Senior Innovation Executive at IBM Canada
Jean-François Barsoum has over 20 years of experience at IBM where his focus is on understanding and communicating the societal and environmental impacts of technology. He was part of the core team that built the smart city concepts in the early 2000s.
Currently, his main objective is to communicate and popularise climate change solutions, smart city innovations, and the potential impacts of autonomous vehicles.
In 2008, he was selected by Al Gore’s Climate Project to be trained by the Nobel Peace Prize laureate. He later joined the board of directors of the Canadian branch of Mr. Gore’s Foundation for Climate change education.
He regularly advises startups in incubators and accelerators, and is developing large research collaborations with several Canadian universities in Artificial Intelligence and Quantum computing.
Work and impact
How is sustainability/social impact integrated in your work?
My role entails a few different sets of responsibilities. The focus areas are: relationships with the startup ecosystems and venture capital; research collaborations; and collaborating with the sustainability consulting practice. So my answer is different for all three of those functions. On the startup side, it’s mostly coaching and helping companies that focus on areas such as transportation, mobility, the environment, and water. On the research side, it’s assisting with research in any of the previously mentioned areas. For the consulting domain, I focus on helping the sustainability practice with contracts they have in my area of expertise (smart cities and environment). I typically help them with how technology can be integrated into their work on sustainability; that can vary as it is very project dependent. Over time, I’ll say the proportion of the work that is focused on sustainability has increased but there are political environments that change and that drives different behavior.
What are your past and current areas of focus in a few words?
You’d have to go back pretty far for me not to be working on those three different areas. So focus has remained the same, there hasn’t been a massive change over the past seven or eight years. Before that, when I was consulting, sustainability was more of a personal interest because there was not a lot of tech strategy consulting that was tied into climate change. That has changed dramatically over the past few years. If you go back seven years ago, if you were doing environmental consulting, most of it was in engineering: the focus might be on determining if a construction project would impact a water table, for example. Compliance and environmental monitoring were the keys. Over the past few years there has been much broader interest in things such as greenhouse gas reduction, climate change mitigation and adaptation. This is something that we’ve known was going to be important (for 25 years at least!) but in the business consciousness it’s a relatively recent realization.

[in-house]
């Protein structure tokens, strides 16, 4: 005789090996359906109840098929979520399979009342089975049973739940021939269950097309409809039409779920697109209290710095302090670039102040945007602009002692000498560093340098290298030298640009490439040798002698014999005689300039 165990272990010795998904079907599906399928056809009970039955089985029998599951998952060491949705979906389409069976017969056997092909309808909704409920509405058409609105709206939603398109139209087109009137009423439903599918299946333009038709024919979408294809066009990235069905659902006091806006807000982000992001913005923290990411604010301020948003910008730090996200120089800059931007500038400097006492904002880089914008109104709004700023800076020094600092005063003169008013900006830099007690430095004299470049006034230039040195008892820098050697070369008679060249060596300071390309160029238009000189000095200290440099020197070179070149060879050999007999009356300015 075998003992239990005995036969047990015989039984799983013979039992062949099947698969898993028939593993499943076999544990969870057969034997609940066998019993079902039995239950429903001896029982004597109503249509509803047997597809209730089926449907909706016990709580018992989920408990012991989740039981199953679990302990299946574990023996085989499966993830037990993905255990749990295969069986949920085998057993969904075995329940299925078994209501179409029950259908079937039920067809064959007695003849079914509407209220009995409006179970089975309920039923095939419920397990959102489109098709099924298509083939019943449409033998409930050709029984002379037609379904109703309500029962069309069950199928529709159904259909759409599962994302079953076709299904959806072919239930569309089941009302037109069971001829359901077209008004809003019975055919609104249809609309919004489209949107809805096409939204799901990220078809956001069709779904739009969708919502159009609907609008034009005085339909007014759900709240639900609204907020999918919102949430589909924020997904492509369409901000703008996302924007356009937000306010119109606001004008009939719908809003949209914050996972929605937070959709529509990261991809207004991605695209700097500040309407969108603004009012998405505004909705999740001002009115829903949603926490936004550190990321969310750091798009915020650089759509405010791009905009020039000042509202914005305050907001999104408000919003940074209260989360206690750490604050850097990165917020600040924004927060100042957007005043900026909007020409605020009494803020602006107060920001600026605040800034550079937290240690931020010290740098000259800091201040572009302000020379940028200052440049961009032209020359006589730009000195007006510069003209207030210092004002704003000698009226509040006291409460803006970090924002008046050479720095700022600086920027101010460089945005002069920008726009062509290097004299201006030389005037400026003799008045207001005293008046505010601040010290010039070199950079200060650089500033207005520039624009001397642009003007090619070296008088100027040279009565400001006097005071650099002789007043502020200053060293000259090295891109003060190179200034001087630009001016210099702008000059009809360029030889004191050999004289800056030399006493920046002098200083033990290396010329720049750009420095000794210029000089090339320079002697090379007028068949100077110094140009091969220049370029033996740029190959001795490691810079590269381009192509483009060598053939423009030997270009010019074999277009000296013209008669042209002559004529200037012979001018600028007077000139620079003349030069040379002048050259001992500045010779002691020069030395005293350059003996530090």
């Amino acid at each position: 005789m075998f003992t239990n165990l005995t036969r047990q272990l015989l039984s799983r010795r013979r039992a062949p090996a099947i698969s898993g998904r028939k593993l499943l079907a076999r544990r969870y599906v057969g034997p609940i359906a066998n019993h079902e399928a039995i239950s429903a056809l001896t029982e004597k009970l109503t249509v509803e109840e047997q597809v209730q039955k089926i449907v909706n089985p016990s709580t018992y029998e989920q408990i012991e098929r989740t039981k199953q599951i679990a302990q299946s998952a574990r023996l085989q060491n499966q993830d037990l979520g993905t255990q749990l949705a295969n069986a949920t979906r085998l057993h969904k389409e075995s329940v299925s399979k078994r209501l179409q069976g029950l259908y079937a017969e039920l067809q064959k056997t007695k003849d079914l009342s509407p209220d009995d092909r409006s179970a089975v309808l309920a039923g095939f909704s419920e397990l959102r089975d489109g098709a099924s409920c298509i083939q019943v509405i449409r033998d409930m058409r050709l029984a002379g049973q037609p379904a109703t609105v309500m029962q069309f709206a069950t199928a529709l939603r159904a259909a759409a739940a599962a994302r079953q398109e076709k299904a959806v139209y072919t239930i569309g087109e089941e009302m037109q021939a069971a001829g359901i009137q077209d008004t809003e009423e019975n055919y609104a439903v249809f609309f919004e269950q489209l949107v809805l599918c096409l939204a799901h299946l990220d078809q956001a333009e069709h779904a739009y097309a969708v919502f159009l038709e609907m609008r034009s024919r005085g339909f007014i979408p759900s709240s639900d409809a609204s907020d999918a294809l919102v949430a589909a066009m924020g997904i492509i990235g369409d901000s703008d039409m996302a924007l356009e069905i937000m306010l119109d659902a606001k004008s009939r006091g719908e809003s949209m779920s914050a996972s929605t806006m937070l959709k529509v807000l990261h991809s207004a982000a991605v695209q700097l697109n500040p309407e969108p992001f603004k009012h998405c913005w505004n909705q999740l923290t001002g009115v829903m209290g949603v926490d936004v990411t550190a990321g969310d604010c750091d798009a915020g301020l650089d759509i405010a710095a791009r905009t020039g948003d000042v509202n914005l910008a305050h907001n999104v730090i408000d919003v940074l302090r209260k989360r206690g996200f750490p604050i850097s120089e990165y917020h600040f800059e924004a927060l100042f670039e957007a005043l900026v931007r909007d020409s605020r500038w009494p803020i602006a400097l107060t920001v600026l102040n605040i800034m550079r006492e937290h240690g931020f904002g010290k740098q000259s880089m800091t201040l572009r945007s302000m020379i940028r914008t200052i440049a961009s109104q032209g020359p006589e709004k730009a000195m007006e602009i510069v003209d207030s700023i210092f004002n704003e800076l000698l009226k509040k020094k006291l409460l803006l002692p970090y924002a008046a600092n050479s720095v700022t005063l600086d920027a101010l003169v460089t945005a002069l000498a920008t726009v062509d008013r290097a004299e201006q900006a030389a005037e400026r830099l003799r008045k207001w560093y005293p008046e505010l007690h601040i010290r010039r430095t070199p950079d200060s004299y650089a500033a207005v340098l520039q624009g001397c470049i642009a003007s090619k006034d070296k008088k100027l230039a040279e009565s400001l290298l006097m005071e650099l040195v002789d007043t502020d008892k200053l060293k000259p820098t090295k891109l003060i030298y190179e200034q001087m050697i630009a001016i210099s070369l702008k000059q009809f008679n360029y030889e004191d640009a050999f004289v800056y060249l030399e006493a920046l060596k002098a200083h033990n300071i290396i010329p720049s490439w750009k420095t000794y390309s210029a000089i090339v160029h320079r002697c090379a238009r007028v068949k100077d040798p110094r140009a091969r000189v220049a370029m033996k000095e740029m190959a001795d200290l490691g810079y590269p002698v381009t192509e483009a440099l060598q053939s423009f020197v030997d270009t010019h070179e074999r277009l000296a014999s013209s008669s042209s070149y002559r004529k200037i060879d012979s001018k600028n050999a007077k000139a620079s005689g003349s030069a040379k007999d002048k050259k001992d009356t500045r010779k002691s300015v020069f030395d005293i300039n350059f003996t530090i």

How did you enter this space?
Having worked in tech strategy consulting for some time, some colleagues and I felt that the changes brought on by climate change would profoundly impact business practices in several areas. We attempted to create a consulting practice focused on that issue, but the market wasn’t yet mature enough, and somewhat removed from traditional technology expertise. Still, IBM explored the possibilities and at first, applied its manufacturing and nanotechnology patents to uses such as photovoltaic panel efficiency and water filtration membranes (for desalination) – clean power and clean water being two of the world’s most pressing needs. After a while though, we began to see how a data driven approach could help solve core environmental problems tied to GHG emissions (smart grid for power generation and smart transportation for vehicle emissions), as well as municipal and watershed issues (smart water). The right scale to tackle these three issues is, broadly speaking, cities: so our environmental concern was translated into a smart city approach, looking at gathering the data related to power, transportation and water, with the goal of optimizing and reducing waste and emissions tied to these activities.
Did you always want to work in the impact space?
In Maslow’s hierarchy, purpose comes after basic needs – like a decent salary… Motivation for impact work varies tremendously for each individual. Usually there’s a personal reason why it becomes a focus area; and the conditions have to be right (you’re comfortable your basic needs can be met). In my case, the timing coincided with the birth of my first daughter. I started thinking about the world that she was going to live in. That’s when I started thinking a little bit more about the future.
Many people get that consciousness much earlier – maybe I was a bit late – but having children is a starting point for many. You might be doing well in the job you’re doing and then you start thinking a little bit more about “purpose”. Twenty years ago, your employer’s purpose wasn’t seen as relevant and acting on your personal sense of purpose was almost a luxury – the job market wasn’t as plentiful. In many industries, and especially in tech, employers are chasing after employees like never before: job applicants can afford to be picky and find companies that are more aligned with their values and purpose. That wasn’t always the case. The may swing back, but I hope it doesn’t.
What are you most excited about that has been happening in your industry/field for the past few years?